What happened next is called John Hughes' The Breakfast Club - one of the most popular 80s films and now seen as seminal. Someone wrote a song for the band, and they were convinced to take the money, and perform 'Don't You (Forget About Me)' - an apolitical, ludicrously swaggering, teen pop tune, which blended with Jim Kerr's exhortations on vocals, and Charlie Burchill's always stupendous sense of musicality, to establish, astonishingly, an American number one hit - now a staple of nostalgia radio, but still genuinely loved. 

The next decade became a commercial pile-driver, as hard-driving rock-style hit followed hit, with Gospel-tinged grandeur - 'Alive and Kicking' best representing this period's style. Basically, they adopted the 'Don't You' manner, but inserted their own theological and political bias into the lyrics, establishing a very big sound, and feel.

Had wealth, fame, and presumably other temptations, not intervened, we might not have lost the band to decades of increasingly poorly-received albums - seemingly half a dozen, each less heard. By the new century, they seemed destined to be forgotten - were, to most, forgotten. But not quite. Oddly, Simple Minds, perhaps because so many of their songs - arguably ALL their songs - are soaring and optimistic, even joyous, and inspiring - had a fan base that would not forget them.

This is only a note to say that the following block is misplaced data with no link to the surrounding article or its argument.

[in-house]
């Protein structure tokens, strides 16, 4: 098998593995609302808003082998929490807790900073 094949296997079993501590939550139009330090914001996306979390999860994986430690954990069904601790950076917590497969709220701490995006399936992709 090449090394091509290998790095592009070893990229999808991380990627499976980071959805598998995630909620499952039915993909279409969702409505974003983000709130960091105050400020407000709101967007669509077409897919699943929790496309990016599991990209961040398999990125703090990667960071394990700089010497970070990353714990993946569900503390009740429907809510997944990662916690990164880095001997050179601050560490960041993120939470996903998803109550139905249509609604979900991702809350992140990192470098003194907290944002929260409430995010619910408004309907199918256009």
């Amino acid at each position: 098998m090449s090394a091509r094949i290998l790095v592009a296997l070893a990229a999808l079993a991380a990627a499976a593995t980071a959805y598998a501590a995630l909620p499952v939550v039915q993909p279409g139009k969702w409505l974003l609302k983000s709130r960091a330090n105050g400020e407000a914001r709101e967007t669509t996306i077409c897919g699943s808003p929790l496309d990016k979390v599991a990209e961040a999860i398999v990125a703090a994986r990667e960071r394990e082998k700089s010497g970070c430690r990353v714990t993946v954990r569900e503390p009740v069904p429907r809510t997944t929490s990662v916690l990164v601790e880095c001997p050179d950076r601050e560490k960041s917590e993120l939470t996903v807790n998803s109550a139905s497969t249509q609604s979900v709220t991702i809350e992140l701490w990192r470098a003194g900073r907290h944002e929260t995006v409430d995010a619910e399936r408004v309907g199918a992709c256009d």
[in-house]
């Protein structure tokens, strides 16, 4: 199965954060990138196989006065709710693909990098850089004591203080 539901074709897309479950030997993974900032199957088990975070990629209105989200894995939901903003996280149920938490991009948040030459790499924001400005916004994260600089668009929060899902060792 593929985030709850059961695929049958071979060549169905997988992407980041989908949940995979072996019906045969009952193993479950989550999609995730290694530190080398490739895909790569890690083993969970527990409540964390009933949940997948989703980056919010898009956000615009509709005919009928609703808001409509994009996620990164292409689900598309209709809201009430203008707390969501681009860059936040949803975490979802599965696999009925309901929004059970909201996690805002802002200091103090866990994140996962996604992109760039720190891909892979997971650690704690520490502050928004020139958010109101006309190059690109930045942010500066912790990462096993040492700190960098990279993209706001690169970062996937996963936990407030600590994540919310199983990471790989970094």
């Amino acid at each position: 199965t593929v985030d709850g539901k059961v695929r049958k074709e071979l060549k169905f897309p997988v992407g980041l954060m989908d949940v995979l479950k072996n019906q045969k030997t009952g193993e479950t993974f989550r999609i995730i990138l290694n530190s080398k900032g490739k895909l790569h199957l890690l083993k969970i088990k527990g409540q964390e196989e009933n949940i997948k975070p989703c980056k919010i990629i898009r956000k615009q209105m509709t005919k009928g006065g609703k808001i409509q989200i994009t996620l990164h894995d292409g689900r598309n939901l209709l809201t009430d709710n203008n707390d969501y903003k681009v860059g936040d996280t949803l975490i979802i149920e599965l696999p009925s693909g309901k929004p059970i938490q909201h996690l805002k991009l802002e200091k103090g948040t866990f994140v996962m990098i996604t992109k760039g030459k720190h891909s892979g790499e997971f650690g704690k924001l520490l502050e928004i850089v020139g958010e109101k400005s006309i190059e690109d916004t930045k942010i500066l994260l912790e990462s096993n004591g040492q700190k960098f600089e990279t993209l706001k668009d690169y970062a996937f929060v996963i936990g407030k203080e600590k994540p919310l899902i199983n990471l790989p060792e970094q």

Their tours did well enough, their albums were in fact bought in sufficient numbers by ageing people. Not U2, but not Wang-Chung, either. They were, by this decade, into their 32nd year and more, and viable. They were becoming re-evaluated. Re-energized.

Their last few albums have been critically respected - especially Big Music. It was nice to see. But nothing prepared anyone for Walk Between Worlds. It is, simply put, their best album since 1985, and well within the range of being one of their top 5 best ever. That's a come back 33 years in the making, and unprecedented. U2 will never make another Joshua Tree. The Stones don't seem to make new albums. What other artists from 50-40 years ago still do what they did, superbly well? Not Blondie, not OMD - not even Depeche Mode, though they tried last year.